A day after Russia banned wheat exports because of a drought-ravaged crop, neighbouring Ukraine considered a similar move Wednesday.
Ukraine, the sixth-largest wheat producer in the world, will make a final decision on its wheat crops next week. A frosty winter followed by a scorching summer heat have devastated agricultural yields.
The country's agricultural minister said at a news conference on Wednesday it is considering quotas on wheat and other export crops.
"They will be soft, targeted and agreed upon with grain traders," Mykola Prysyazhnyuk told the Financial Times
Weather forecasts are calling for the crushing heat wave that has paralyzed most of Eastern Europe for weeks to continue for the next 10 days. The situation in Russia has been called the worst drought in 130 years.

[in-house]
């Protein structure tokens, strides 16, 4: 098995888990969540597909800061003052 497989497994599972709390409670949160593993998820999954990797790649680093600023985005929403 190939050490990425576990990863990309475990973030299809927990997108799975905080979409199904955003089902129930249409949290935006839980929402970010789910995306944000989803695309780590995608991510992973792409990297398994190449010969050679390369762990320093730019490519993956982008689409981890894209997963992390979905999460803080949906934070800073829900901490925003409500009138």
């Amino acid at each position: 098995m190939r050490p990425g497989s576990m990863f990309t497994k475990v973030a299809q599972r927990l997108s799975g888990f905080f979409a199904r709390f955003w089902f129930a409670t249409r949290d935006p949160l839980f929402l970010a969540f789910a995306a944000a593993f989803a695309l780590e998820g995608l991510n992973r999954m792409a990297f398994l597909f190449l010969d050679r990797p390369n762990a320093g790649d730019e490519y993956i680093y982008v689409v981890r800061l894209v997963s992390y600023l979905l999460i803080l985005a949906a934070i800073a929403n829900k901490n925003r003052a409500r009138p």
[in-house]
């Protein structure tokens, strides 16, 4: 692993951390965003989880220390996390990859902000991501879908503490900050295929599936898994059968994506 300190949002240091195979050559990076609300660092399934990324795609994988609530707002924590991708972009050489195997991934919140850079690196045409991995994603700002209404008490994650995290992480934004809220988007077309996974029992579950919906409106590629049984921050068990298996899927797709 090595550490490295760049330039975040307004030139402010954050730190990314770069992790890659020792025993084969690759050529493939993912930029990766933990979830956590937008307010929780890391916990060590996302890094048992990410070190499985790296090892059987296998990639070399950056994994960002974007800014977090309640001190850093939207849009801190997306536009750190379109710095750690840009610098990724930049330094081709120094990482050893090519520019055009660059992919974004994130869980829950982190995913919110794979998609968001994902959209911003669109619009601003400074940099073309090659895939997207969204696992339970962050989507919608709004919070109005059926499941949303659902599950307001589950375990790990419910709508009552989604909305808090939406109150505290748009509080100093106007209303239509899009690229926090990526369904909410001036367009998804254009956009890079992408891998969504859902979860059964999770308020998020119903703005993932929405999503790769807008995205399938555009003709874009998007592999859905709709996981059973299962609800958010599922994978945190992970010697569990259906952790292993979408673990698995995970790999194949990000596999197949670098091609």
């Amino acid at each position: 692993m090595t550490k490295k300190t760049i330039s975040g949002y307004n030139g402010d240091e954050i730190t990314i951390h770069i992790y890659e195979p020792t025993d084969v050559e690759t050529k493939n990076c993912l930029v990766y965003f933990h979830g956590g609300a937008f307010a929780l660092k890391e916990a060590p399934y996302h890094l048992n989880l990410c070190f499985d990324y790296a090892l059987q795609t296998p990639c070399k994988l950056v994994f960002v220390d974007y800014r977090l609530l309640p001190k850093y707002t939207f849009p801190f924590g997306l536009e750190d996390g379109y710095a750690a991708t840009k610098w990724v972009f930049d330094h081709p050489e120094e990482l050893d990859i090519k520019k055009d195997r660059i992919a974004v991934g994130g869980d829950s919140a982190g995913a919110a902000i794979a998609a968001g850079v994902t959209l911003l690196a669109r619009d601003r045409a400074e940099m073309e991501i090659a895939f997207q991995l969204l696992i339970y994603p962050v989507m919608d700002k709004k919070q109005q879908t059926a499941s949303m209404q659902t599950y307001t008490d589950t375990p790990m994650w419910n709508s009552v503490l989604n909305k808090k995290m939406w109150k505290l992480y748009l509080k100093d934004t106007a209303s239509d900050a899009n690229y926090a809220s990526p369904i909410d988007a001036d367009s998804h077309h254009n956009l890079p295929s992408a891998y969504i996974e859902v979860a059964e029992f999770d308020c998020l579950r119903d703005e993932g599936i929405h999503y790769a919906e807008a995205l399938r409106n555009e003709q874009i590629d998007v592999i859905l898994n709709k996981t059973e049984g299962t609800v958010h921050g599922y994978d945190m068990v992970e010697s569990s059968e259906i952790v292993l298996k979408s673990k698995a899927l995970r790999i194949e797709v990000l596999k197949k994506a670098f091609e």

Other major wheat-producing nations such as Australia and Argentina have also reported supply setbacks. The U.S. Department of Agriculture is forecasting global wheat exports to decline by 16 per cent this year.
Grain traders are anxiously awaiting a report to be released Thursday in which the USDA will update its grain projections for the year.
The Canadian Wheat Board advised farmers last week that supply shortfalls were causing "potential pricing opportunities" as European crops come under pressure.
Demand is pushing prices higher, but production can't keep pace. The agency's production outlook for the coming crop year is projected at 18.45 million tonnes — the lowest since 2002. The agency exported 18.8 million tonnes during the last crop year.
Wheat prices have pulled back from the two-year highs they hit last week. Wheat for December delivery tumbled 12.75 cents to $7.14 US a bushel on Wednesday. Futures prices have gained more than 50 per cent since the start of July.
Kazakhstan, along with Belarus, is in a customs union with Russia, something that could lead those two countries to stop exports at their next policy meeting on Aug. 17.
The World Bank has warned all countries against export bans, calling them "counterproductive" and leading to further price woes.